At the 63rd Grammy Awards, Lori Mckenna, Natalie Hemby, and Brandi Carlile accepted the distinguished songwriters’ prize, Best Country Song, for The Highwomen’s “Crowded Table.” Hemby and Carlile recorded “Crowded Table” with bandmates Amanda Shires and Maren Morris—a fellow nominee—on their 2019 self-titled debut as The Highwomen.
Their moniker is a playful reference to the Highwaymen—the short-lived collaborative act of legends Kris Kristofferson, Johnny Cash, Willie Nelson, and Waylon Jennings in the ‘80s. The female-power outfit, energized around a heightened political climate that highlighted inequity everywhere, set out to change the “Nashville Sound.” As a direct response to country radio’s underrepresentation of female voices, The Highwomen records content that expands beyond gender norms to welcome in all walks of life. Each member, an advocate in their own acclaimed careers, reclaim their country roots as a united front of spanning talent, representing a repressed generation while empowering the next and those to come.
This win, which came as a surprise, according to McKenna, aligns with the vision The Highwomen set in 2019. Carlile expressed her shock in an animated acceptance speech via video Sunday afternoon during the pre-show Premiere Ceremony.
“We just wanted to see women in country music embraced, platformed, and seen,” Carlile shares excitedly. “And we’re seeing that more and more in this category with all of our peers. What a complete, astounding honor.”
Beyond taking home the gold, the company these female writers’ kept in their category signaled a victory for the genre as a whole. Four of the five nominees were songs performed by female country artists.
“Crowded Table” was nominated among Miranda Lambert’s “Bluebird” (Luke Dick, Natalie Hemby & Miranda Lambert), Maren Morris’s “The Bones,” (Maren Morris, Jimmy Robbins & Laura Veltz), Ingrid Andress’s “More Hearts Than Mine” (Ingrid Andress, Sam Ellis & Derrick Southerland, songwriters), and Old Dominion’s “Some People Do”(Jesse Frasure, Shane McAnally, Matthew Ramsey & Thomas Rhett).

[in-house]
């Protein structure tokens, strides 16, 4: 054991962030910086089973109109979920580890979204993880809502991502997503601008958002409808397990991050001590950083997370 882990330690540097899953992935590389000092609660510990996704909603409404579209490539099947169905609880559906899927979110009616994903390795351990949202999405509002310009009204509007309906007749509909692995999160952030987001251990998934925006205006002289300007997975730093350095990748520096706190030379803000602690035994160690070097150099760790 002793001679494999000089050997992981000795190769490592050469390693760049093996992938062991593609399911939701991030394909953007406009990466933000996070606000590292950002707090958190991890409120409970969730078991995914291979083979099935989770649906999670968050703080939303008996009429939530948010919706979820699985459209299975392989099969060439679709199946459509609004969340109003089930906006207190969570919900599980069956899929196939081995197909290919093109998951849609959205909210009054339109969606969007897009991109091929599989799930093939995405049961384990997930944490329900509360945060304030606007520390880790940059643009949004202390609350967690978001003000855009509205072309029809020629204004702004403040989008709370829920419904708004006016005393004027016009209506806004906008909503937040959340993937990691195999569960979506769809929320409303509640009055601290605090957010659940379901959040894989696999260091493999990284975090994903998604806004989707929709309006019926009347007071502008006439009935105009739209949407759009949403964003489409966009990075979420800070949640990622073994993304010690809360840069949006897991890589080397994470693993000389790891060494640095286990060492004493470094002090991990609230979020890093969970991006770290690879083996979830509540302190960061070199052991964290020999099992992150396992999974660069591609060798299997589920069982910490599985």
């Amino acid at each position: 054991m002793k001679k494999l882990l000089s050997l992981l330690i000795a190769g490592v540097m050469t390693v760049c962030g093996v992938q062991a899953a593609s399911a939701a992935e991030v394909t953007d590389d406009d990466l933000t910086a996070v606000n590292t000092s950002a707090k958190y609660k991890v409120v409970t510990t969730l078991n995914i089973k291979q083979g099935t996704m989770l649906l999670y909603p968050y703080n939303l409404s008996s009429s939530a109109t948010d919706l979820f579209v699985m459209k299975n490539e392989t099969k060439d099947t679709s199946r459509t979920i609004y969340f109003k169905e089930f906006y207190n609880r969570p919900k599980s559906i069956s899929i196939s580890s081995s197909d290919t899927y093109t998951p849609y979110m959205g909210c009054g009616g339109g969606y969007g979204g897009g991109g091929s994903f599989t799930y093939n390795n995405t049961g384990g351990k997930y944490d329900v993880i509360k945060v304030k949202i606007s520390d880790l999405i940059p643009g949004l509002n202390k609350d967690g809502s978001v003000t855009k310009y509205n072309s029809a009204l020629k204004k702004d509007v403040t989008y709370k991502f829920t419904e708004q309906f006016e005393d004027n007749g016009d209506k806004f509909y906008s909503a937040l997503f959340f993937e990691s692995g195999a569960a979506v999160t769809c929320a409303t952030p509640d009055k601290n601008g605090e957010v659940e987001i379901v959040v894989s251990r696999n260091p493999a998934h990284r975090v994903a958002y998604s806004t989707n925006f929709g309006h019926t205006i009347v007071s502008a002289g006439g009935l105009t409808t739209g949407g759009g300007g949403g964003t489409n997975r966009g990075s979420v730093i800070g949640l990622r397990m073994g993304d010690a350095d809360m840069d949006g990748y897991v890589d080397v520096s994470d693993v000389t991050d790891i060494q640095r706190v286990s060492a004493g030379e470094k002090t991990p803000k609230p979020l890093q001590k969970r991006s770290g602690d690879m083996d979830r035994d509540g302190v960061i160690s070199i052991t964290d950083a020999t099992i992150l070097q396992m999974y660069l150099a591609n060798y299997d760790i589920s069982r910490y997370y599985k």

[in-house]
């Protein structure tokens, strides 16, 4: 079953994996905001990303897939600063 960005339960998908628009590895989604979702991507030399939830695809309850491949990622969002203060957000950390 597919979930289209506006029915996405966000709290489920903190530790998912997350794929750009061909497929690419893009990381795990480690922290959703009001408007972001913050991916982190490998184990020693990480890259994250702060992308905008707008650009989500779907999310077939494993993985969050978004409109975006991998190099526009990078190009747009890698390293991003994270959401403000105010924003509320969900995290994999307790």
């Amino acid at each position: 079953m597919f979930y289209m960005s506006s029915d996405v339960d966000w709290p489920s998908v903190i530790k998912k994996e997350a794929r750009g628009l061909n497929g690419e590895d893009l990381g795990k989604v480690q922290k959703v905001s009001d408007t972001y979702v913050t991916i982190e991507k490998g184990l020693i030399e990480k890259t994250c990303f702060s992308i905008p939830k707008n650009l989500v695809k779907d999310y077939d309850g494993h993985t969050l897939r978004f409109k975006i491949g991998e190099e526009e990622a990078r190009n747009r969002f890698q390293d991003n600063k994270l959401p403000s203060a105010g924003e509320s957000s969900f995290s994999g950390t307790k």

Morris, along with two fellow female acts—Lambert, who won Best Country Album, and first-time Grammy nominee, Mickey Guyton—represented the genre on the socially-distanced stage with stunning performances.
Lyrically, “Crowded Table,” holds a longed-for sentiment 2020 stripped from global society. The song gently unfolds to depict an idyllic space where ‘everyone belongs.’ There is a place at the table for all who seek one where ideas are exchanged, voices are heard, and change is affected. As artists, songwriters, wives, mothers, community members, The Highwomen are not willing to wait for the world they wish to see. As the song mentions, they’re more than willing to put in the work.
If we want a garden / We’re gonna have to sow the seed / Plant a little happiness / Let the roots run deep / If it’s love that we give / Then it’s love that we reap, they sing in harmony.
To meet the present loneliness of the pandemic, the country supergroup released a video last spring with behind-the-scenes footage of the album process. The visualizer features the folks who made it all happen—talented friends like Sheryl Crow and Yola, their producer Dave Cobb, family, and children—all circling the studio as these women put their truth to paper, then production, streaming platforms, radio, and vinyl.
“‘Crowded Table’ resonated with all of us on such a deeper level this year, and this GRAMMY means even more because of it,” The Highwomen shared on social media. “We can’t wait until all of our tables are crowded once again.”